We’ve all been there – on the road when a rescue vehicle or swarm of first responders drive up the street behind us. The reality is emergency situations can happen anytime and anywhere. If you see an emergency vehicle in your rear-view mirror, a vehicle stopped by the side of the road, or a pedestrian stranded on a busy highway, you should be cognisant of the risk and move over to allow for safe space and proximity from your vehicle and the other object in the situation. In Nevada, the Move Over Law states drivers are required to shift or switch lanes away from rescue vehicles, pedestrians or other traffic incidents present on the side of the road.
What is Nevada’s Move Over Law?
Nevada’s Move Over Law, NRS 484B.607, discusses the duties of drivers when approaching traffic incidents and penalties. This law states that a driver is to shift positions on the road, changing lanes immediately to yield for any traffic incident. A driver must move their car to the next lane, giving adequate space for whatever is on the side of the road.
This law covers emergency/rescue vehicles, construction equipment and machinery, parked vehicles of private parties, pedestrians, and even debris or obstacles found on the road. Those who violate Nevada’s Move Over Law may face significant fines, license points, and potentially jail time, depending on the extent of the offense.
This law states the following:
Duties of driver when approaching traffic incident; penalty
- Applies when approaching a traffic incident, such as:
- Emergency/rescue vehicles
- Stalled or stopped vehicles
- Debris on the roads or highways
- Government vehicles, flashing amber or non-flashing blue lights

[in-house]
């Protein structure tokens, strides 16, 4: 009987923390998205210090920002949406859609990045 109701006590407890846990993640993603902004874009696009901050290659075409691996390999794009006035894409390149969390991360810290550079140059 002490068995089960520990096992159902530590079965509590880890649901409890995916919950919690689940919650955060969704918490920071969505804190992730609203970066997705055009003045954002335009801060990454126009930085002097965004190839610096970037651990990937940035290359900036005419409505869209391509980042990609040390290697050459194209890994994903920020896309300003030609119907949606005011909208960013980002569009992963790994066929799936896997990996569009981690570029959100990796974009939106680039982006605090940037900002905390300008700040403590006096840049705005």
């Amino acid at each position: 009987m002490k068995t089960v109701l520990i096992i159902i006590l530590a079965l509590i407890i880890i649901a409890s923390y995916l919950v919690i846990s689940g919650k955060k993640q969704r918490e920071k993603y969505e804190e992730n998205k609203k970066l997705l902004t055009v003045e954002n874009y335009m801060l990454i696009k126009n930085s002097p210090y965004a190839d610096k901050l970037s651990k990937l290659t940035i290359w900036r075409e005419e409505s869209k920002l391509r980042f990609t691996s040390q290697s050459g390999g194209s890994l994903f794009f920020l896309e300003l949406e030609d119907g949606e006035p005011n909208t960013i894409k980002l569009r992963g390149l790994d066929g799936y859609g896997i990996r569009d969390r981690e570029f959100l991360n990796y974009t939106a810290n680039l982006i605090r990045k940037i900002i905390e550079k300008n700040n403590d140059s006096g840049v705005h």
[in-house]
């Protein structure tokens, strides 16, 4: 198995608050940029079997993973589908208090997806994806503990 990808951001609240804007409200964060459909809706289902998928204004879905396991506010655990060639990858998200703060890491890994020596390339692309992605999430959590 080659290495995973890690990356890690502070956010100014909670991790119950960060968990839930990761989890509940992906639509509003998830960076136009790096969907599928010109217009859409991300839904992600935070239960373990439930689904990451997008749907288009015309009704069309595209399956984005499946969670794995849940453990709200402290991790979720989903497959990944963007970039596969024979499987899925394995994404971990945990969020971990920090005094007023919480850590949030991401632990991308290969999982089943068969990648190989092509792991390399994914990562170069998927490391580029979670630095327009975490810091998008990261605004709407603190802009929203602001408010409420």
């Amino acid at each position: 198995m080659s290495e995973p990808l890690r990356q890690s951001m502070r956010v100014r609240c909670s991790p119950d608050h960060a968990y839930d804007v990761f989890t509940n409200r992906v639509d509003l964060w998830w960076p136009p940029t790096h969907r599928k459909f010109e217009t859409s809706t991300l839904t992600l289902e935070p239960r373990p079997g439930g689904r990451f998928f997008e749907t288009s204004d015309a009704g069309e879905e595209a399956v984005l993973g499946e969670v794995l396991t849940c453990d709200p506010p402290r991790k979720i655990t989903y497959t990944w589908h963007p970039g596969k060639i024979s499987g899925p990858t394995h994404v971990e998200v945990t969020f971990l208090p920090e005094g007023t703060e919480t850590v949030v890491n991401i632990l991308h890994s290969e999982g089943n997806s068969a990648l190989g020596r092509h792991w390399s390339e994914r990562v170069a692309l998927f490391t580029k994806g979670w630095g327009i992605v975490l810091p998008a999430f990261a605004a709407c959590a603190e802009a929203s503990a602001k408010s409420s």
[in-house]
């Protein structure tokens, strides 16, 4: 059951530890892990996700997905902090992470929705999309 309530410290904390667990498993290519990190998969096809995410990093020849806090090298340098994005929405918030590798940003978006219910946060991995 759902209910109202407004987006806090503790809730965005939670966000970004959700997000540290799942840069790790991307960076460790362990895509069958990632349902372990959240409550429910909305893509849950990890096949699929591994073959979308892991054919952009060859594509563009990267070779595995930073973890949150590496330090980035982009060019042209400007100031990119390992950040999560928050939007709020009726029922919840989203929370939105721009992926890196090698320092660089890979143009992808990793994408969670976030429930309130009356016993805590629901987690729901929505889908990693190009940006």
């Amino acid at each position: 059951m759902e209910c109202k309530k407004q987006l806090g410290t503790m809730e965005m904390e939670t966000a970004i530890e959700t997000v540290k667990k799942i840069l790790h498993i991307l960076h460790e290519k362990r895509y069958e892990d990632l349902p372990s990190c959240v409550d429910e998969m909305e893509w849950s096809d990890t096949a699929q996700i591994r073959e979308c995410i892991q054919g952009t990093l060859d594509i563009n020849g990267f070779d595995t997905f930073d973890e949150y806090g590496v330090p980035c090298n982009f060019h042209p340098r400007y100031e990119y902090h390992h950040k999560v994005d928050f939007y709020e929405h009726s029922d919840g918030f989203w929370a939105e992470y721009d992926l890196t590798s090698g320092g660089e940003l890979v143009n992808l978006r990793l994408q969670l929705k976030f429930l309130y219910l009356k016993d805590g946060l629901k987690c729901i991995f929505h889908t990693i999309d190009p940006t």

- Utility and construction vehicles
- A car accident scene or debris
- Pedestrians on the side of the road or highway
- Drivers are to:
- Slow down and decrease speed
- Proceed with caution, yielding traffic incidents
- Prepare to stop, especially if a fast or abrupt stop may be required to avoid the traffic incident
- Proceed in one of the lanes away from the incident when possible
Violations and Penalties
A violation of the Move Over Law results in a misdemeanor and is punishable by a fine of up to $395 and potentially four license demerit points. Additional penalties may arise if one’s violation resulted in any injury or death of another driver or pedestrian.
- As stated above, the Nevada Move Over Law fine is $395. If a driver violates the law in a work zone, the fine may increase up to $790. Also, if a driver’s violation results in injury or death, to that of another driver or pedestrian, fines may be exceeding that of amounts listed previously. Beyond violation fines and demerit points, extreme offenses or multiple offenses may result in jail. Those with good traffic histories and driving records are rarely given jail time by a judge.
- Four license points
- Fine of $395, or $790 if the offense occurs in a work zone
- Increases in insurance rates and coverage payments
- Criminal record or traffic record
- Time in jail – up to six months or more if traffic violations result in injury or death
Reasoning for Not Following the Nevada Move Over Law
- Possible defenses, or reason for not abiding, for the Nevada move over law include:
- An emergency/rescue vehicle did not have emergency lights, sirens, or activated amber or blue lights when it should have
- Traffic flow or obstacles kept a driver from safely or feasibly moving over into another lane
- A driver moved over when possible, but an officer did not see the event happening at an appropriate time
Ignoring Your Ticket or Missing Court Date/Time for Nevada’s Move Over Law
If a driver ignores their ticket or misses their appointed date and time for court violation of the Nevada Move Over Law, they may be granted a grace period. A grace period typically is 30 days. If after the grace period a driver still has not addressed their ticket and violation, the court will issue a warrant for your arrest. When issued a warrant, the driver will be taken into custody until they clear up their violation or answer to their charges. It is best to respond to and handle your charges once you receive them to avoid additional fines or jail time.
In any case you may be faced with, we are always a resource for you to help you get the resolution you deserve.